• Figure 82. Amprius battery products.      172
  • Figure 83. All-polymer battery schematic.             175
  • Figure 84. All Polymer Battery Module.  175
  • Figure 85. Resin current collector.             175
  • Figure 86. Ateios thin-film, printed battery.          177
  • Figure 87. 3D printed lithium-ion battery.             180
  • Figure 88. Blue Solution module.               182
  • Figure 89. TempTraq wearable patch.     183
  • Figure 90. Cymbet EnerChip™    190
  • Figure 91. E-magy nano sponge structure.             192
  • Figure 92. SoftBattery®. 193
  • Figure 93. Roll-to-roll equipment working with ultrathin steel substrate. 194
  • Figure 95. 40 Ah battery cell.       196
  • Figure 96. FDK Corp battery.       198
  • Figure 97. 2D paper batteries.    202
  • Figure 98. 3D Custom Format paper batteries.    203
  • Figure 99. Fuji carbon nanotube products.            204
  • Figure 100. Gelion Endure battery.           206
  • Figure 101. Portable desalination plant. 207
  • Figure 102. Grepow flexible battery.       212
  • Figure 103. Hitachi Zosen solid-state battery.      218
  • Figure 104. Ilika solid-state batteries.      221
  • Figure 105. ZincPoly™ technology.            222
  • Figure 94. TAeTTOOz printable battery materials.              223
  • Figure 106. Ionic Materials battery cell.  225
  • Figure 107. Schematic of Ion Storage Systems solid-state battery structure.           226
  • Figure 108. ITEN micro batteries.              227
  • Figure 109. LiBEST flexible battery.           232
  • Figure 110. 3D solid-state thin-film battery technology.  234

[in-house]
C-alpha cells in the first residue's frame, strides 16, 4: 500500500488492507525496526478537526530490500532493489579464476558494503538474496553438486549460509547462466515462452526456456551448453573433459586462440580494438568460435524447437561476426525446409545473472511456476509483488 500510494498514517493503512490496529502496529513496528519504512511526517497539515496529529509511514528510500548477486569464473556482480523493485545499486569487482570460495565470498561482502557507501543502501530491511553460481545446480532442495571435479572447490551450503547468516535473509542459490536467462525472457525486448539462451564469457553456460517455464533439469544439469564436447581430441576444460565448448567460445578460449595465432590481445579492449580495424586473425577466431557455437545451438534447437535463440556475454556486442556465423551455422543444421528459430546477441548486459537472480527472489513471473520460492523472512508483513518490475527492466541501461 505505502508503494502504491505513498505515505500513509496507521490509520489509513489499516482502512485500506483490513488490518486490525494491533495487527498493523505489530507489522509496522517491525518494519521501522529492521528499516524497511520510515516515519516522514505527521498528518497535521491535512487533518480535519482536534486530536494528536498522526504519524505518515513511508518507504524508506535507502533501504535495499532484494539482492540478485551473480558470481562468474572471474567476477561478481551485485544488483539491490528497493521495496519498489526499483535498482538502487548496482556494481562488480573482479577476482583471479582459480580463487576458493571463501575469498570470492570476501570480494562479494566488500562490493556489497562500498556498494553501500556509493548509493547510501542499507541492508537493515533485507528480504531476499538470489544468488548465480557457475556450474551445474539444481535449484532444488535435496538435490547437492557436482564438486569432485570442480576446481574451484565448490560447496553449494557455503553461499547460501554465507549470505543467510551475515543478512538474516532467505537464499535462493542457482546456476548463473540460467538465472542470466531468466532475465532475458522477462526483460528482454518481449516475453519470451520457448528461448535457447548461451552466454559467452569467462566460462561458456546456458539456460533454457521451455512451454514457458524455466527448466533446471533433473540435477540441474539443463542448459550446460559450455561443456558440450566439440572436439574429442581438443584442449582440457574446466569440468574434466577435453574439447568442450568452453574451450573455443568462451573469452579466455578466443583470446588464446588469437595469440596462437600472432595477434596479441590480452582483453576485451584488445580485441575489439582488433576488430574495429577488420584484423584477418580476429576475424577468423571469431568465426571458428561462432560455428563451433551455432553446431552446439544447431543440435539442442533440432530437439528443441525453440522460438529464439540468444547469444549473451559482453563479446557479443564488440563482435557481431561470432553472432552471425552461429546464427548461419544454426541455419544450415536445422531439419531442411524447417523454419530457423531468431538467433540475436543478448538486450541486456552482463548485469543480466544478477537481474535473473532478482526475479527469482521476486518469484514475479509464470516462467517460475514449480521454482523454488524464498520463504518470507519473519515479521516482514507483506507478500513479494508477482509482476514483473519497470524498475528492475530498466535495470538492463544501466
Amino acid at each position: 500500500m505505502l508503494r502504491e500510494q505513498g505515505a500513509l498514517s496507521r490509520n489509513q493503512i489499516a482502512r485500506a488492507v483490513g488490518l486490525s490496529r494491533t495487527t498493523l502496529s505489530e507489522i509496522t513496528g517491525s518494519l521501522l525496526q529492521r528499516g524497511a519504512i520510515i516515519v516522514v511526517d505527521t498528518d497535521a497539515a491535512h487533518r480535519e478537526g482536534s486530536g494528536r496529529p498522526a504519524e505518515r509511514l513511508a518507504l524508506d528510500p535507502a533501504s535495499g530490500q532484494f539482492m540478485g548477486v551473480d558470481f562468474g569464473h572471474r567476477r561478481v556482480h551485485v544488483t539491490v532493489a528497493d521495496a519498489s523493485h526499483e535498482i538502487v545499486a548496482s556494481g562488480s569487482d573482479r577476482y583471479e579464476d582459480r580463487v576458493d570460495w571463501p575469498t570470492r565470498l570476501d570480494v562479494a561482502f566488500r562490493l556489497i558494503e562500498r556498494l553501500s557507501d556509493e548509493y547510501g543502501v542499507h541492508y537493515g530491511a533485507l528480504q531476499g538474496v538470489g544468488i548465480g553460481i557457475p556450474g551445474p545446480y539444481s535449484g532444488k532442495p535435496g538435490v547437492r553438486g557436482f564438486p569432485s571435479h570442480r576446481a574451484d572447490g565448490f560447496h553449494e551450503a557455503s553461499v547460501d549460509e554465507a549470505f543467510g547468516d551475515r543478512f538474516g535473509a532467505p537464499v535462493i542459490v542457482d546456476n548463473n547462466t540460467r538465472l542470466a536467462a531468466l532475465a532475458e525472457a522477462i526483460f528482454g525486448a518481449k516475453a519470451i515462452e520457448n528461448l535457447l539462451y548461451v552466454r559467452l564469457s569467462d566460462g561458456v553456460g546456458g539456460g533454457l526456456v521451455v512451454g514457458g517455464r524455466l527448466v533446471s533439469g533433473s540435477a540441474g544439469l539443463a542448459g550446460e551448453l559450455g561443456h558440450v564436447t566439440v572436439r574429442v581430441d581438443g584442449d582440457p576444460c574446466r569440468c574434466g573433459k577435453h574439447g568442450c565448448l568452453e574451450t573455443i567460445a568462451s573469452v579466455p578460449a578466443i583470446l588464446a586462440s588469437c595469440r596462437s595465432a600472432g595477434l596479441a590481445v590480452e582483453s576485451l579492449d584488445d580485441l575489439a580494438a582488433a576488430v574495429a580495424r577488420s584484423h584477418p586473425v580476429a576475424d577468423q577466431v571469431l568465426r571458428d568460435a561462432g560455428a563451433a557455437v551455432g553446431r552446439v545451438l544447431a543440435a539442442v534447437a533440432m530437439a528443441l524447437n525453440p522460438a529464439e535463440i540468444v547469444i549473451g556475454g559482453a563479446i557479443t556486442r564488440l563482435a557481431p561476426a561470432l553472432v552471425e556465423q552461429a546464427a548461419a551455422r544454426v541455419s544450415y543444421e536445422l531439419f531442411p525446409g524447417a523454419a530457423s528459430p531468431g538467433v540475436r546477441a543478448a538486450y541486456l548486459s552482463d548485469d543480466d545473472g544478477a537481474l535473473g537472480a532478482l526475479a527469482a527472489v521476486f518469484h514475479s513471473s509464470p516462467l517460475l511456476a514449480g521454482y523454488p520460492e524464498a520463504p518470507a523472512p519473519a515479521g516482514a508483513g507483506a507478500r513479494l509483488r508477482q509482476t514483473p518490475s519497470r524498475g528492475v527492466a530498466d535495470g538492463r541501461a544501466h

• Figure 111. Lyten batteries.         236
  • Figure 112. Nanotech Energy battery.     243
  • Figure 113. Hybrid battery powered electrical motorbike concept.             244
  • Figure 114. NBD battery.              245
  • Figure 115. Schematic illustration of three-chamber system for SWCNH production.          246
  • Figure 116. TEM images of carbon nanobrush.    247
  • Figure 117. EnerCerachip.            250
  • Figure 118. Cambrian battery.    254
  • Figure 119. Printed battery.         256
  • Figure 120. Prieto Foam-Based 3D Battery.           257
  • Figure 121. Printed Energy flexible battery.          258
  • Figure 122. ProLogium solid-state battery.            259
  • Figure 123. QingTao solid-state batteries.             261
  • Figure 124. Sakuú Corporation 3Ah Lithium Metal Solid-state Battery.      263
  • Figure 125. SES Apollo batteries.               267
  • Figure 126. Sionic Energy battery cell.     271
  • Figure 127. Solid Power battery pouch cell.           273
  • Figure 128.TeraWatt Technology solid-state battery         278

 

 

 

The Global Market for Flexible, Printed and Thin Film Batteries 2023-2033
The Global Market for Flexible, Printed and Thin Film Batteries 2023-2033
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The Global Market for Flexible, Printed and Thin Film Batteries 2023-2033
The Global Market for Flexible, Printed and Thin Film Batteries 2023-2033